Aug 19, 2012
Hello, Mr. English
You are often called ‘The Piano Man From Seattle’. Do you feel yourself musically related to that pianoman from New York, Billy Joel?
There aren't many famous male piano players out there. Billy Joel, Elton John, Chris Martin...that's about it. Chances are I will be compared to one of the three!
You are also sometimes compared to Anthony And The Johnsons. Do you agree?
Wow, really? Antony Hegarty is excellent, and he's very highly respected in the music industry. Perhaps the comparison is made because we were both mentioned in the same episode of the TV show "Bones". Or because he's another piano player!
How did you get involved in music?
I started taking piano lessons when I was seven, and it never occurred to me to stop. Then, when I was twelve, I noticed that all the fourteen-year-old girls had crushes on pop stars. That's when I got started singing and writing songs.
How would you describe your music? Is it plain pop or rock’n’roll or singer-songwriter?
‘American (fever) Dream’ is a fine album and the more I listen to it, the more I like it.
I especially love the single ‘Believe’ and ‘Doves’, with the sound of a grand piano. What do you like the most, electric keyboards or accoustic piano?
I go through different phases. I grew up playing old analog synthesizers from the '80s. My first two albums were mostly grand piano. The current album features a lot of electric keyboards from the '60s - Wurlitzer piano and Hammond and Lowrey organs - plugged into guitar amplifiers and guitar effects pedals.
Both songs come in a more accoustic single edit at the end of the album. What is the reason for that?
We planned on releasing those songs as singles to radio stations in the U.S., and it was suggested that we include shorter "radio edit" versions to encourage airplay.
There has been taken very well care of the background vocals on tracks like ‘Pale Saints’ and ‘Sleight Of Heart’. Were they live recorded together with your singing?
That would've been great! But, no. Xiren and Leah Seigel are based in Huntington Beach, California and Brooklyn, New York, respecitvely, so they recorded their vocals and sent them to us electronically.
Are you yourself satisfied with your latest (I believe your third) album?
Very satisfied, yes. Very proud.
I think there is a fifty-fifty combination between accoustic instruments and electronic effects in your music. Is this a trend and do you go further in that direction?
I think this is a trend in modern music right now: pulling all sorts of influences together to try to create something new. It's fun and challenging to find creative ways to combine familiar instruments, and it keeps the music feeling and sounding fresh.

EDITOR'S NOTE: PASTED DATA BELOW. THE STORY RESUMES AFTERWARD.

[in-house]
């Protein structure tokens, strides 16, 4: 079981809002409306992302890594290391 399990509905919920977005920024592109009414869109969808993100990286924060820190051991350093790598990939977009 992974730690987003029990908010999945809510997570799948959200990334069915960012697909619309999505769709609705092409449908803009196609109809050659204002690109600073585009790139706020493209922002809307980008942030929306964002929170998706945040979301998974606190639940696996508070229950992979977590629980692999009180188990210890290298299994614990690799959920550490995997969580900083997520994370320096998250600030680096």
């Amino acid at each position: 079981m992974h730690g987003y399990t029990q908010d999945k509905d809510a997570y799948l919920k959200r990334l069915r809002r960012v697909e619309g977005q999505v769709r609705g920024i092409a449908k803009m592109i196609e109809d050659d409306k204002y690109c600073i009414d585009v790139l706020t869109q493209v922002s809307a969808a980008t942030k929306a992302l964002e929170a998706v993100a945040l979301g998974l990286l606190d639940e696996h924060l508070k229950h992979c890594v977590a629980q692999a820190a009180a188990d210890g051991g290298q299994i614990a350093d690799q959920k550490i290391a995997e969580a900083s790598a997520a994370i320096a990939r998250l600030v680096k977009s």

In my opinion ‘Believe’ hast hit potential and so does ‘God Bless You And Your Man’. Did it get the airplay it rightly deserves in the States?
'Believe' has done very well on American radio. I'd love to release 'God Bless You and Your Man' and 'Doves', as well, when the timing is right.
I heard the news that you had a severe bus accident on a midwestern highway. Can you tell our readers what exactly happened?
I was on my U.S. tour with The Aaron English Band. The brakes failed; our tour bus was totaled. We lost most of our musical equipment, as well.
Is it true that devoted fans collected money to finance the making of ‘Amercan (fever) Dream’?
I lost a lot of capital in the bus crash and subsequent tour cancellation. Fans helped me keep moving forward with making music and getting that music heard.
The recording of your new cd also took place in unusual circumstances. Can you tell our readers about that?
We recorded in Seattle during a record-breaking heatwave! Fortunately the studio was in a cavernous old boiler room in an hundred-year-old warehouse on Capitol Hill in Seattle. One day it hit 103 degrees Fahrenheit, but in the studio it was nice and cool - I even put a sweatshirt on.
Do you have already upcoming projects in mind?
I'm working on two EPs right now: one "loud" one featuring The Aaron English Band and one "quiet" one featuring my vocals and keyboards.
One last question. Is there a possibility that we see you on a European stage or in Belgium in the near future?
I'd love to tour Europe, or even just Belgium. I'm hoping american [fever] dream will make enough noise to get me over there. Playing support to an established band or doing the festival circuit would be a great way to be introduced. I have a UK-based representative who would love to hear from anyone interested.
Thank you so much for this interview.